Connected to the Platform API, organizations will have certain interfaces, and this is where the service catalog exists. This allows the service catalog to execute certain automations, such as pushing pre-defined templates into the platform API and receiving the returned metadata for it to catalog and document.
Following that, there is a self-service UI that allows the developer to operate applications. There’s also a self-service CLI to automate deployments.
It’s worth thinking about a service catalog as a tool that forces developers to think about what services they’re using in their workflow. As Dominik explains:
“We can assume while we have a decent catalog in place, it makes it easy for developers to jump in and select their technology. Then the platform API kicks in to provide that technology, deploy and operate the application, and then, ideally, bring it back into the business view. This means we can meet all the requirements from the business side, like understanding who owns what resource, and measuring development performance through DORA metrics and other flow data like JIRA tickets that allow us to continuously improve in a data-driven way.”
Using a Service Catalog within an IDP
With LeanIX’s value stream manager, developers can see from the product view who is responsible from the business side. Moving deeper into the relations explorer, developers can then link the particular microservices the product is utilizing, which allows them to quickly see the status of that service and applicable life cycle information.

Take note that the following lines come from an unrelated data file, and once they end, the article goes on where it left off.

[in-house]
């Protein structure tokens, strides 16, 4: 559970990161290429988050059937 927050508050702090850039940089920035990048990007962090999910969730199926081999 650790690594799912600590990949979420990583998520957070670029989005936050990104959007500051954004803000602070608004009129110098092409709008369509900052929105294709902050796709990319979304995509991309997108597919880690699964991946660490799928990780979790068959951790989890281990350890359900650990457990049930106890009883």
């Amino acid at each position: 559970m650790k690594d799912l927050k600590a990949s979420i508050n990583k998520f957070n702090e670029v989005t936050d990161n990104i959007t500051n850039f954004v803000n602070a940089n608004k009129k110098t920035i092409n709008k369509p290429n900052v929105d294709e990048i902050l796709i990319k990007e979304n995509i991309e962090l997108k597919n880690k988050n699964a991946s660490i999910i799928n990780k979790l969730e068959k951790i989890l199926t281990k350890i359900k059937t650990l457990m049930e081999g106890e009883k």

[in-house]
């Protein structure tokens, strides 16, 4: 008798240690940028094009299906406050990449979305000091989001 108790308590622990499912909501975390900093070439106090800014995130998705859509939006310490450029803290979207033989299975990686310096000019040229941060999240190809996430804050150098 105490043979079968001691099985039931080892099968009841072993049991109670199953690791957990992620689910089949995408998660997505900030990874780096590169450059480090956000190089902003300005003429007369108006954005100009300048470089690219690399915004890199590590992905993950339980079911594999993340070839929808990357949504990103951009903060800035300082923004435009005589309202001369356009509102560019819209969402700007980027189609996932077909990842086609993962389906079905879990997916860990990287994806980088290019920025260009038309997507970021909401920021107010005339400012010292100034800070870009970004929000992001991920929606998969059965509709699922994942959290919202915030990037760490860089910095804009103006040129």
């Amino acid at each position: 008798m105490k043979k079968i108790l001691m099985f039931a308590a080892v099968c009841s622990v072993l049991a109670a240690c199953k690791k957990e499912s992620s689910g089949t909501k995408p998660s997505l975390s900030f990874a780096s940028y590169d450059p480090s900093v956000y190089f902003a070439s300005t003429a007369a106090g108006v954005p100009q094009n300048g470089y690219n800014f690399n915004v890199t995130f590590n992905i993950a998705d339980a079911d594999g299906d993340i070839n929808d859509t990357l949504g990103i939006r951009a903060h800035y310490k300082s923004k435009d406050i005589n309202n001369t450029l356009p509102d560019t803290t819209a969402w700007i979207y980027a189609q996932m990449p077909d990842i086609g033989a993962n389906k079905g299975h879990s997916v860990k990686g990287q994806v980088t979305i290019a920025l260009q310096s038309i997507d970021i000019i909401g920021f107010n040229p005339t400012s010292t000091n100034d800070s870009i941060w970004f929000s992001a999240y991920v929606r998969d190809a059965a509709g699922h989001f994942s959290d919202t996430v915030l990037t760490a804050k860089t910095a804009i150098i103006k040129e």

Developers can also add additional information to each service, such as which teams own each service, where that team is located, or whether they need more information regarding the people responsible for that service.
LeanIX’s VSM also offers a development view that allows engineers to explore the services that are in use directly from the cluster. Similar to the product view, these services can also be mapped in relation to each other.
While this doesn’t give the most in-depth view of the product, it does make this overview as easy as possible to digest by visually showing relationships between applications, services, and deployments.
LeanIX also provides a software, API, and technology catalog that allows engineers to see which items are owned by which team and what core attributes of those services are in use. The service catalog ideally should allow engineers to launch a GitHub repository with a template to start running that service, if applicable.